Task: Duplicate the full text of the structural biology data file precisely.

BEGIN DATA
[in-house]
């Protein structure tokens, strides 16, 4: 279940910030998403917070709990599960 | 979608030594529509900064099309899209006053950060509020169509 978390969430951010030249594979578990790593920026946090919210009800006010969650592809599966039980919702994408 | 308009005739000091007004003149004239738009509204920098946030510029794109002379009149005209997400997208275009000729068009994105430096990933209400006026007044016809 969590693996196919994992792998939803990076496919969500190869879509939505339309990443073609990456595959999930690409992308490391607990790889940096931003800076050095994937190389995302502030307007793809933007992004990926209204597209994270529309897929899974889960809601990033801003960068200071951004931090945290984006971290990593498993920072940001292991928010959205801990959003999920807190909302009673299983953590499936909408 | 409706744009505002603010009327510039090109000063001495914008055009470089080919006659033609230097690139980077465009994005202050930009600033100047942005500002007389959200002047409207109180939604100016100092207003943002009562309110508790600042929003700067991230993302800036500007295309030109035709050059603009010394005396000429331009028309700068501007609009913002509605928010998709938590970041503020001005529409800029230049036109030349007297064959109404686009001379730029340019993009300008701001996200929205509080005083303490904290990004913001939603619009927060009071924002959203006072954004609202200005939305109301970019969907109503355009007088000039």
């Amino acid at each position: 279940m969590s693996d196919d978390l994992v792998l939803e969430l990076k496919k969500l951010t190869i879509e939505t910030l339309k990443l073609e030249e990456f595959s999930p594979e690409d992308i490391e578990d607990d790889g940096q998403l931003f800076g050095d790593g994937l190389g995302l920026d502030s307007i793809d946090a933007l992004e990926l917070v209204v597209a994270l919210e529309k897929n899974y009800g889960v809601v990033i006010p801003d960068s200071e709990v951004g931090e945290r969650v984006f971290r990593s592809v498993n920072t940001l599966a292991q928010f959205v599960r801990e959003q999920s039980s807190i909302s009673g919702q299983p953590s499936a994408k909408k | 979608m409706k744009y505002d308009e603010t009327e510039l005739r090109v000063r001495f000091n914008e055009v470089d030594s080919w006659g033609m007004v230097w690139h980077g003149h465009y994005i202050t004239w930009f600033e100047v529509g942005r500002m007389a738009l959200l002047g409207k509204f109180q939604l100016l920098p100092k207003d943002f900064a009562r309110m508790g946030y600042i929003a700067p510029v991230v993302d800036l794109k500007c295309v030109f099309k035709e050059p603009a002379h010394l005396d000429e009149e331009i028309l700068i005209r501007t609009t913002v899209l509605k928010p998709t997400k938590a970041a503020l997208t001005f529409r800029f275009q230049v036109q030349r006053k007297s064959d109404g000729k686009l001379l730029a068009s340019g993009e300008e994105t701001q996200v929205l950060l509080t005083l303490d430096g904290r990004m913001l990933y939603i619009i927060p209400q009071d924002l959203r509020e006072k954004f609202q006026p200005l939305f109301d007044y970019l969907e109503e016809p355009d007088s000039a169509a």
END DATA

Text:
[in-house]
């Protein structure tokens, strides 16, 4: 279940910030998403917070709990599960 | 979608030594529509900064099309899209006053950060509020169509 978390969430951010030249594979578990790593920026946090919210009800006010969650592809599966039980919702994408 | 308009005739000091007004003149004239738009509204920098946030510029794109002379009149005209997400997208275009000729068009994105430096990933209400006026007044016809 969590693996196919994992792998939803990076496919969500190869879509939505339309990443073609990456595959999930690409992308490391607990790889940096931003800076050095994937190389995302502030307007793809933007992004990926209204597209994270529309897929899974889960809601990033801003960068200071951004931090945290984006971290990593498993920072940001292991928010959205801990959003999920807190909302009673299983953590499936909408 | 409706744009505002603010009327510039090109000063001495914008055009470089080919006659033609230097690139980077465009994005202050930009600033100047942005500002007389959200002047409207109180939604100016100092207003943002009562309110508790600042929003700067991230993302800036500007295309030109035709050059603009010394005396000429331009028309700068501007609009913002509605928010998709938590970041503020001005529409800029230049036109030349007297064959109404686009001379730029340019993009300008701001996200929205509080005083303490904290990004913001939603619009927060009071924002959203006072954004609202200005939305109301970019969907109503355009007088000039």
């Amino acid at each position: 279940m969590s693996d196919d978390l994992v792998l939803e969430l990076k496919k969500l951010t190869i879509e939505t910030l339309k990443l073609e030249e990456f595959s999930p594979e690409d992308i490391e578990d607990d790889g940096q998403l931003f800076g050095d790593g994937l190389g995302l920026d502030s307007i793809d946090a933007l992004e990926l917070v209204v597209a994270l919210e529309k897929n899974y009800g889960v809601v990033i006010p801003d960068s200071e709990v951004g931090e945290r969650v984006f971290r990593s592809v498993n920072t940001l599966a292991q928010f959205v599960r801990e959003q999920s039980s807190i909302s009673g919702q299983p953590s499936a994408k909408k | 979608m409706k744009y505002d308009e603010t009327e510039l005739r090109v000063r001495f000091n914008e055009v470089d030594s080919w006659g033609m007004v230097w690139h980077g003149h465009y994005i202050t004239w930009f600033e100047v529509g942005r500002m007389a738009l959200l002047g409207k509204f109180q939604l100016l920098p100092k207003d943002f900064a009562r309110m508790g946030y600042i929003a700067p510029v991230v993302d800036l794109k500007c295309v030109f099309k035709e050059p603009a002379h010394l005396d000429e009149e331009i028309l700068i005209r501007t609009t913002v899209l509605k928010p998709t997400k938590a970041a503020l997208t001005f529409r800029f275009q230049v036109q030349r006053k007297s064959d109404g000729k686009l001379l730029a068009s340019g993009e300008e994105t701001q996200v929205l950060l509080t005083l303490d430096g904290r990004m913001l990933y939603i619009i927060p209400q009071d924002l959203r509020e006072k954004f609202q006026p200005l939305f109301d007044y970019l969907e109503e016809p355009d007088s000039a169509a």